CHRONIC TENSION HEADACHE
This account of chronic tension headache originates from BMA's Clinical Evidence series, but I have chosen this version from a US website because it is more concise.
Although Clinical Evidence is an excellent source of information, sometimes there is really more there than a busy GP needs to know. Here the data have been conveniently condensed into two screens, and the main points are covered.
Somewhat confusingly, it starts with treatment effectiveness, but if you scroll down, the rest of the clinical information is there. There is a link to the original publication for the whole article.
Why go there: brief summary.
Information from: American Family Physician.
E-Medicine is such a good source of information, but it's a pity they don't have summary versions of their articles.
Cluster headache is not something you come across every day, but we need to be aware of this important condition. In the US it is also known as histamine headache.
This is more than just a reminder, however, so you need to scroll through it quickly to get the best bits, such as history, physical signs and causes.
The proposed pathophysiology mechanisms are well discussed. The treatment list is extensive, but it will give you plenty of ideas if you are stuck.
Interestingly, the authors claim that the incidence of cluster headache in the UK is the same as that of MS.
Why go there: the treatment section is excellent.
Downside: much more than you really need.
Information from: e-Medicine.
There is a great deal of information out there on managing migraine, but this site has several advantages. It is a UK-based charity, and has a dedicated section for health professionals.
You will find these pages on the management of migraine up to date, not too long-winded and of practical use in what can be a difficult condition.
The main site is also worth mentioning to patients because there are many services including a helpline, fact sheets and other support.
Why go there: good summary of treatment.
Downside: homepage has an amateurish look.
Information from: The Migraine Trust
Now I'm not saying that this is a load of old cobblers, but this site does make me anxious. These pages offer a set of CDs costing about £26 that provide therapy sessions based on hypnosis.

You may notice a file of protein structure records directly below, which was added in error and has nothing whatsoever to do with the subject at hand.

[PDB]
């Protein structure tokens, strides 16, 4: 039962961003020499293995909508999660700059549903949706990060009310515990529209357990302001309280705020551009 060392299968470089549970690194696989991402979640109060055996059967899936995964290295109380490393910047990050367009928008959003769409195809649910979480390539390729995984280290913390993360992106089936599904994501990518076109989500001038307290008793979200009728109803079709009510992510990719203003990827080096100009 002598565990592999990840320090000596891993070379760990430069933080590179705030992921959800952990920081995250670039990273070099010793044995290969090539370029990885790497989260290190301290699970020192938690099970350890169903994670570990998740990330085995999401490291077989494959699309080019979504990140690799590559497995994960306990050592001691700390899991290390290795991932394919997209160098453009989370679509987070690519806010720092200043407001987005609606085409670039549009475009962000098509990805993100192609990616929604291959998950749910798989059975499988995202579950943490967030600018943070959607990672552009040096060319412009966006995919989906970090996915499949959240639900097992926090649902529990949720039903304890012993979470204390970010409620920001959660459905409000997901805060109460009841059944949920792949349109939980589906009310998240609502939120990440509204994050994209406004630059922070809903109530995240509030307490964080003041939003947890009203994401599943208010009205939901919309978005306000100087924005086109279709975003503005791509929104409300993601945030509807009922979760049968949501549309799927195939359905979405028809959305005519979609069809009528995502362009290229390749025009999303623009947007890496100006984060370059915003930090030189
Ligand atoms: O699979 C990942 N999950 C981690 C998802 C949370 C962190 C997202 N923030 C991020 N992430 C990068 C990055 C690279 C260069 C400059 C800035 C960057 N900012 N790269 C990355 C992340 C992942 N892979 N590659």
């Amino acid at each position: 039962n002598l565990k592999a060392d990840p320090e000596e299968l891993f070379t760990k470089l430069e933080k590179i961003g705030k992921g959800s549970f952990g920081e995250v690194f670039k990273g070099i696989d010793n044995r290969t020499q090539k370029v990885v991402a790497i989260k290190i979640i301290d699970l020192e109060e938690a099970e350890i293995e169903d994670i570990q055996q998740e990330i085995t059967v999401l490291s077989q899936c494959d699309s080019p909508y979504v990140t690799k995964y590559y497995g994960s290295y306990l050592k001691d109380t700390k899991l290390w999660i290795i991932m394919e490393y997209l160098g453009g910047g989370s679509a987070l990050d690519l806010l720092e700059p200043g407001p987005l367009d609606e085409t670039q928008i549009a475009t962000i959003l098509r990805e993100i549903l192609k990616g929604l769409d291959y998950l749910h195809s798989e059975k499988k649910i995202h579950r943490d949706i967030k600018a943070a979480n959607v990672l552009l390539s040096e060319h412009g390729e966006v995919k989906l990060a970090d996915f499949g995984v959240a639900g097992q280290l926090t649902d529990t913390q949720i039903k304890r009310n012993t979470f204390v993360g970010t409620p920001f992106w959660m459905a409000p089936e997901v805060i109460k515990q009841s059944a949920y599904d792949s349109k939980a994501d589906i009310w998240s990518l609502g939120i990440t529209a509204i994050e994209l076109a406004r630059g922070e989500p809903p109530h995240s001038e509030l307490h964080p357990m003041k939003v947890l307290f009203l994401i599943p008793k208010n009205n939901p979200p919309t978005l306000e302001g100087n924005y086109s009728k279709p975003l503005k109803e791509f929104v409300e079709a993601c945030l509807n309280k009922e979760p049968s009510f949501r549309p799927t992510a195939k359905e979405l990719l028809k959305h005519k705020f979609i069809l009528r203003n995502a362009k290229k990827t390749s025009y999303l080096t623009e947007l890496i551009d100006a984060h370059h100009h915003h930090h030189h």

At the top of the page is a test to see if you can be hypnotised, but I didn't take it in case I fell asleep and there was no one around to wake me up.
So-called instant healing makes me a little wary. Sufferers are told they can progress to learn trance triggers, the five-minute healing trance, and the healing garden.
I cannot help feeling that learning self-hypnosis is not the sort of thing I'd recommend to my patients. But take a look and make up your own mind.
Why go there: for curiosity.
Downside: looks worrying.
Information from: Wendi Friesen.
- Dr Barnard is a former GP in Fareham, Hampshire
WEBSITE OF THE WEEK
How refreshing to recommend a website that is British and just for GPs. Migraine, chronic daily headache, diagnostic and treatment algorithms - it is all here. This is not exactly a high-flyer when it comes to presentation, but the content is right on the button.
You can access newsletters on various headache issues, and their value is that every one contains information that is relevant to a GP's everyday practice. You will find all the relevant guidelines on headache, and GP trainers and lecturers will be delighted with the slide sets than can be downloaded.
Most of the data is tidily presented as PDFs that are well designed and easy to print. One in particular is mentioned by the writer of this week's Clinical Review - a diagnostic algorithm that is well worth keeping handy.
The site comes from an independent charity and involves doctors, nurses and pharmacists. You can join online and there is no up-front fee.
Why go there: aimed at GPs.
Downside: dull presentation.
Information from: Migraine in Primary Care Advisors.